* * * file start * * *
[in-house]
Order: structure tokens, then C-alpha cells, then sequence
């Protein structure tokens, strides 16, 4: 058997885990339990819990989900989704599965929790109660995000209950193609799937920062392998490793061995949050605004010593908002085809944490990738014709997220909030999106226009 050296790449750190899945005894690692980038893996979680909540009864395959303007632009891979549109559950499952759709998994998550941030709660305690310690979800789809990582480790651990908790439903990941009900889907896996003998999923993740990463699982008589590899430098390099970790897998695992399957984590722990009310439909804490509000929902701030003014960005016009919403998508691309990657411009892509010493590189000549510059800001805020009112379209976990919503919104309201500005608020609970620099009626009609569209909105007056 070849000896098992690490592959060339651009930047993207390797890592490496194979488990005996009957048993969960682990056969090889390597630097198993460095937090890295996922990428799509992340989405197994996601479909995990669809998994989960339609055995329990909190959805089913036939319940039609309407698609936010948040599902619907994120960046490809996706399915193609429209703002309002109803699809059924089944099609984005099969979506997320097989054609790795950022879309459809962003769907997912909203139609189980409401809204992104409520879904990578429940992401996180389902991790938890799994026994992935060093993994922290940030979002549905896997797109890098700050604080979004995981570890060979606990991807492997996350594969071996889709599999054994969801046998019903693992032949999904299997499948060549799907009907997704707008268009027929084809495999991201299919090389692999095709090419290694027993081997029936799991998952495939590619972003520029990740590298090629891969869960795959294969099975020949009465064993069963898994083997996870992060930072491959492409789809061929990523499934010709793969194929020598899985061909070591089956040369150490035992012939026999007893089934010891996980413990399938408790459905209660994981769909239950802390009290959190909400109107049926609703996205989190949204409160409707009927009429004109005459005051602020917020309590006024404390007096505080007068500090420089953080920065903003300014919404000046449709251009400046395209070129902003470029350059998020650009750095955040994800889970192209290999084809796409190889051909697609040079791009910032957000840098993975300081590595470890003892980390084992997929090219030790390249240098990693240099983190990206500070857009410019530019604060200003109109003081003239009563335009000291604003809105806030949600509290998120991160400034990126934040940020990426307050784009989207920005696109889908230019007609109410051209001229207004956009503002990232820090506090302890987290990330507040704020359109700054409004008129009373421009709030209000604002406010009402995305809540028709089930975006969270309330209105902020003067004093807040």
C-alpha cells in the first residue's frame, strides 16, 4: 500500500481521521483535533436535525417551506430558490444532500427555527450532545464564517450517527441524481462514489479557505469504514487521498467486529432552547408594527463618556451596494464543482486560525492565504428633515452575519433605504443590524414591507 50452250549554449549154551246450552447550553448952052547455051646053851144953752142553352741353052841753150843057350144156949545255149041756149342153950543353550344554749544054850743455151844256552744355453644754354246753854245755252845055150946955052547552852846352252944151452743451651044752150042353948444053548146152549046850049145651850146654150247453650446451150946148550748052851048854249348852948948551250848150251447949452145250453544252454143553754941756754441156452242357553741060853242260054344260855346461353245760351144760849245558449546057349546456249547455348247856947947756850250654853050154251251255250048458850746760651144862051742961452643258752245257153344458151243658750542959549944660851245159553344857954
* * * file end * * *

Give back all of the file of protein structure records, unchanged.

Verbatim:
[in-house]
Order: structure tokens, then C-alpha cells, then sequence
């Protein structure tokens, strides 16, 4: 058997885990339990819990989900989704599965929790109660995000209950193609799937920062392998490793061995949050605004010593908002085809944490990738014709997220909030999106226009 050296790449750190899945005894690692980038893996979680909540009864395959303007632009891979549109559950499952759709998994998550941030709660305690310690979800789809990582480790651990908790439903990941009900889907896996003998999923993740990463699982008589590899430098390099970790897998695992399957984590722990009310439909804490509000929902701030003014960005016009919403998508691309990657411009892509010493590189000549510059800001805020009112379209976990919503919104309201500005608020609970620099009626009609569209909105007056 070849000896098992690490592959060339651009930047993207390797890592490496194979488990005996009957048993969960682990056969090889390597630097198993460095937090890295996922990428799509992340989405197994996601479909995990669809998994989960339609055995329990909190959805089913036939319940039609309407698609936010948040599902619907994120960046490809996706399915193609429209703002309002109803699809059924089944099609984005099969979506997320097989054609790795950022879309459809962003769907997912909203139609189980409401809204992104409520879904990578429940992401996180389902991790938890799994026994992935060093993994922290940030979002549905896997797109890098700050604080979004995981570890060979606990991807492997996350594969071996889709599999054994969801046998019903693992032949999904299997499948060549799907009907997704707008268009027929084809495999991201299919090389692999095709090419290694027993081997029936799991998952495939590619972003520029990740590298090629891969869960795959294969099975020949009465064993069963898994083997996870992060930072491959492409789809061929990523499934010709793969194929020598899985061909070591089956040369150490035992012939026999007893089934010891996980413990399938408790459905209660994981769909239950802390009290959190909400109107049926609703996205989190949204409160409707009927009429004109005459005051602020917020309590006024404390007096505080007068500090420089953080920065903003300014919404000046449709251009400046395209070129902003470029350059998020650009750095955040994800889970192209290999084809796409190889051909697609040079791009910032957000840098993975300081590595470890003892980390084992997929090219030790390249240098990693240099983190990206500070857009410019530019604060200003109109003081003239009563335009000291604003809105806030949600509290998120991160400034990126934040940020990426307050784009989207920005696109889908230019007609109410051209001229207004956009503002990232820090506090302890987290990330507040704020359109700054409004008129009373421009709030209000604002406010009402995305809540028709089930975006969270309330209105902020003067004093807040």
C-alpha cells in the first residue's frame, strides 16, 4: 500500500481521521483535533436535525417551506430558490444532500427555527450532545464564517450517527441524481462514489479557505469504514487521498467486529432552547408594527463618556451596494464543482486560525492565504428633515452575519433605504443590524414591507 50452250549554449549154551246450552447550553448952052547455051646053851144953752142553352741353052841753150843057350144156949545255149041756149342153950543353550344554749544054850743455151844256552744355453644754354246753854245755252845055150946955052547552852846352252944151452743451651044752150042353948444053548146152549046850049145651850146654150247453650446451150946148550748052851048854249348852948948551250848150251447949452145250453544252454143553754941756754441156452242357553741060853242260054344260855346461353245760351144760849245558449546057349546456249547455348247856947947756850250654853050154251251255250048458850746760651144862051742961452643258752245257153344458151243658750542959549944660851245159553344857954